a |

non-Ravens |
b |
c |
b+c |

All birds |
a+b |
c |
a+b+c |

On the basis of this evidence, the
probability of any bird being non-black is

p = c/(a+b+c).

How much evidence is there to reject
the hypothesis that some ravens are non-black? The specific null
hypothesis in this case is

H : “Some raven-birds are
non-black.”,

since we are hypothesizing that
raven-birds are just any other individual bird, some of which are
non-black.

Now, if the above H were true, and we
make 'a' observations of birds which happen to be ravens, the
probability P of getting 0 non-black is the product of the
probabilities that each observed bird in this set of ravens is
non-black, i.e. P = (1-p)*(1-p)*... a times = (1-p)^{a}.

(Or you can use B[p,a](i) =
C(a,i)*(1-p)^(a-i)*p^i for i = 0.)

This is the P-value, the probability of
the consequence of the null hypothesis in this experiment, that we
can use to reject the null hypothesis with 1-P degree of confidence.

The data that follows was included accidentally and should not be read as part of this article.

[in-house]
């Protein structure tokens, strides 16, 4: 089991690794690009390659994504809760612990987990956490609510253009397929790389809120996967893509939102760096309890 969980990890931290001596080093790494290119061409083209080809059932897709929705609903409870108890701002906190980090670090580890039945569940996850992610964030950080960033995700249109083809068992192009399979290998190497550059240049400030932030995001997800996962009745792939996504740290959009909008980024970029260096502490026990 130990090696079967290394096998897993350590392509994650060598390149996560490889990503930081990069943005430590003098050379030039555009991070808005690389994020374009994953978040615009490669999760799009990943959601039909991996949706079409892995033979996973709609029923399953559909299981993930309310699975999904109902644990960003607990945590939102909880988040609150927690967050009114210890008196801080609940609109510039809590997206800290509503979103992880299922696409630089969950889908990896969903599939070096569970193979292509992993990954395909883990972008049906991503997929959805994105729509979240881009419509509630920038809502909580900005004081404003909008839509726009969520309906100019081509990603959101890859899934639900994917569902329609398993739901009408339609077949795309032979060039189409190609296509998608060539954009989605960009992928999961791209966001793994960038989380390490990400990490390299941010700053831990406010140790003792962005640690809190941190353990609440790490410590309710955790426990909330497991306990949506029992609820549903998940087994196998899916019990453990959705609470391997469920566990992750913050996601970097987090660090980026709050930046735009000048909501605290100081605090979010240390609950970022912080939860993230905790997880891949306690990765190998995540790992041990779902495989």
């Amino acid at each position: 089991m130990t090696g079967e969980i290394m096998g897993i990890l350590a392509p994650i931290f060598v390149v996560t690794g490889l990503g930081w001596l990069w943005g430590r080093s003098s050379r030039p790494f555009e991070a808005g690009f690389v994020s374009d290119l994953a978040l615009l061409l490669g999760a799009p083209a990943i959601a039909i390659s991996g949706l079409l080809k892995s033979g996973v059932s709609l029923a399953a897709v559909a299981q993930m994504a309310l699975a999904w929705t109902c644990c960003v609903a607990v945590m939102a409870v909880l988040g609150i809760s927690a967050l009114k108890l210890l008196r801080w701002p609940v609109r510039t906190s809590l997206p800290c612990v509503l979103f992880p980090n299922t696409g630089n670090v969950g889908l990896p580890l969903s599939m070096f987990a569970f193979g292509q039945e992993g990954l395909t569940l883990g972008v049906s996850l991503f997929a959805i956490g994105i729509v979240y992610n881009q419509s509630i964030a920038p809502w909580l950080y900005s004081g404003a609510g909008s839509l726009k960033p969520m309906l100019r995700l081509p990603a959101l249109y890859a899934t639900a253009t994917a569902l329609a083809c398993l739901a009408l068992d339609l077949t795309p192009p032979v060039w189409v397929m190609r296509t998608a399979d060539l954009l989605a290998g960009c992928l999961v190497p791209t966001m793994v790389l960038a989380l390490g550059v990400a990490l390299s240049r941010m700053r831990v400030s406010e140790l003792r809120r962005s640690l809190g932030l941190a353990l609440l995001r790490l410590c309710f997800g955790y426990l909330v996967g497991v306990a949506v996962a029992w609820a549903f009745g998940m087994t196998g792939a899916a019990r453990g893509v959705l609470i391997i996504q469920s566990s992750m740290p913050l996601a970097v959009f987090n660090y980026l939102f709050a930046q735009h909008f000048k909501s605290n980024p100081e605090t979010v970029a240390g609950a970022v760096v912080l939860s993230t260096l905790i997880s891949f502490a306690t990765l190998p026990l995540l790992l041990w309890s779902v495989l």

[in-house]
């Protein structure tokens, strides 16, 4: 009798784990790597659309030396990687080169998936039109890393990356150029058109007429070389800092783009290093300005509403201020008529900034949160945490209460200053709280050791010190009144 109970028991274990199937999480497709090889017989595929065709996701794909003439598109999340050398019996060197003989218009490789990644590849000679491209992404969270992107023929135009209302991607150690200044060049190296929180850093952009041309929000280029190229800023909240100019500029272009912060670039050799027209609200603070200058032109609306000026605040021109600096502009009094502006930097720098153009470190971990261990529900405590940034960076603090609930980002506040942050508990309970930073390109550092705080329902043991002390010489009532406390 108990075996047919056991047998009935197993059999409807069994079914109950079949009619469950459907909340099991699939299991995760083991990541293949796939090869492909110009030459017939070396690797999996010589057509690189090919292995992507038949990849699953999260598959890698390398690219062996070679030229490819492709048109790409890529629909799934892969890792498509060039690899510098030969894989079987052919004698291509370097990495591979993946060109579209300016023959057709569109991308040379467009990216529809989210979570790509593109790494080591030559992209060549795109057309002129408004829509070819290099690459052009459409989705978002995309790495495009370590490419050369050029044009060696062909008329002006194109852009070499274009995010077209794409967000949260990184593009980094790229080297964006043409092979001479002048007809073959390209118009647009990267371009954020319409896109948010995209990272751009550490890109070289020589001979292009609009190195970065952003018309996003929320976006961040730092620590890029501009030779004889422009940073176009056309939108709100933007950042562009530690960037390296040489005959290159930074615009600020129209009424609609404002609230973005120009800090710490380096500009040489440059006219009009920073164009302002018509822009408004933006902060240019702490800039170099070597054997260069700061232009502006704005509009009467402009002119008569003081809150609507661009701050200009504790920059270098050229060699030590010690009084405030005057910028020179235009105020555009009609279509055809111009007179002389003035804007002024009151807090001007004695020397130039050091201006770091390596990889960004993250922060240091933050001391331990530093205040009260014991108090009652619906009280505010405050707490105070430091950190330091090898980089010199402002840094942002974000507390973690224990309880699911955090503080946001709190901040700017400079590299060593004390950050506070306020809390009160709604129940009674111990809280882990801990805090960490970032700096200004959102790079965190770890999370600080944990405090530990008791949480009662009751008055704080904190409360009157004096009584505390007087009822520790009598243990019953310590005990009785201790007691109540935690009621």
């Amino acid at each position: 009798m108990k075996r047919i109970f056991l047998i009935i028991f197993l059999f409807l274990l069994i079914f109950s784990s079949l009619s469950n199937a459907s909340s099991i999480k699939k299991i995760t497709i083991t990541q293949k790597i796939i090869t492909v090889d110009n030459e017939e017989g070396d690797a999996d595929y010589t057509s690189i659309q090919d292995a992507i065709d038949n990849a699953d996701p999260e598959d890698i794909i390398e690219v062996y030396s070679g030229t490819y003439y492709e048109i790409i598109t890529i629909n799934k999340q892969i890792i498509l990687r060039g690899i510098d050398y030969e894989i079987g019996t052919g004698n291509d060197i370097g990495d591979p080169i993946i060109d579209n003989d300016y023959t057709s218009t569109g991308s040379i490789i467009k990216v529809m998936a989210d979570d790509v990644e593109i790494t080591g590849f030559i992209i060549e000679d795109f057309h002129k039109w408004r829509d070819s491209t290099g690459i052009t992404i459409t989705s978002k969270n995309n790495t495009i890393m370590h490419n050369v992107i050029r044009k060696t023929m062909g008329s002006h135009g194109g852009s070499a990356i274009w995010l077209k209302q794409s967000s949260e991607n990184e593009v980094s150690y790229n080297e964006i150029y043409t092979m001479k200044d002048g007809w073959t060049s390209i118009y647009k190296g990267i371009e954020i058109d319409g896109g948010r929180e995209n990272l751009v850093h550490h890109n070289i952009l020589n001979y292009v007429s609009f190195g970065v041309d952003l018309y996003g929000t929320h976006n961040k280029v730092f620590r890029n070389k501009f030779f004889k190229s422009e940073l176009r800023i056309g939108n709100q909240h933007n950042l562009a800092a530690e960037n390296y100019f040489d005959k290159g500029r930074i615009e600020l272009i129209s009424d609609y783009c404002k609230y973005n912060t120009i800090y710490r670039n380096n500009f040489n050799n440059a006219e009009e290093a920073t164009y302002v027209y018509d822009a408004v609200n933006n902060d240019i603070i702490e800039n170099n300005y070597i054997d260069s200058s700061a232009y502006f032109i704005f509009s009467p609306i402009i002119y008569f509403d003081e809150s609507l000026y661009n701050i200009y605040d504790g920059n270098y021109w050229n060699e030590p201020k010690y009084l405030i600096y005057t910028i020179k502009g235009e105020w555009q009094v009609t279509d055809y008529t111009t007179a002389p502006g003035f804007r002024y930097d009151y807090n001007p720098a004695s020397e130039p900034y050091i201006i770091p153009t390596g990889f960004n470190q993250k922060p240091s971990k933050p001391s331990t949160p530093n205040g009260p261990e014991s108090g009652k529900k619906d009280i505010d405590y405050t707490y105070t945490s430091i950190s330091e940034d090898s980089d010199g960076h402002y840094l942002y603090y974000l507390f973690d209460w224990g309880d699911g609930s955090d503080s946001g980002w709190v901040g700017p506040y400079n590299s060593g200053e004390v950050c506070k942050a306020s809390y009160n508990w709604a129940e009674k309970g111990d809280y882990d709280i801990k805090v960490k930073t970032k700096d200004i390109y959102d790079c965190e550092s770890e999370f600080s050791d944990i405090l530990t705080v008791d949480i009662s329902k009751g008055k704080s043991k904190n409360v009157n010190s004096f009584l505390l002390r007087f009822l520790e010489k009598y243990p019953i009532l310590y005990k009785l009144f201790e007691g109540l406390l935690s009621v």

Recall that the smaller that P is, the more confidence we have in
rejecting the Null Hypothesis, or “accepting the validity of
proposition 1”.

So now we can ask about the relative
merits of observing a black raven or a pink flamingo. Which
additional observation reduces the P-value more? Let's use
calclueless, since I am not secretive enough to do discrete math.
What that means is we want to compare the marginal change (partial
derivative) in the P-value when we make an additional observation of
a black raven a → a + 1 vs. when we see a pink flamingo c → c +
1.

Since ln(P) = a*ln(1-p),

(d/d a) ln(P) = ln(1-p) and some work
shows that the change in the P-value by observing a black raven,
adding 1 to a:

(d/d a)P = P * ln(1-p),

which is less than 0, meaning that
observing a black raven does reduce the P-value and increases the
confidence in “All ravens are black.”!

Similarly,

(d/d c)p = (1-p)/(a + b+ c) ( > 0)

(d/d p)P = -a*P/(1 – p) (< 0) .

Simplifying, the change in the P-value
by observing a pink flamingo, adding 1 to c: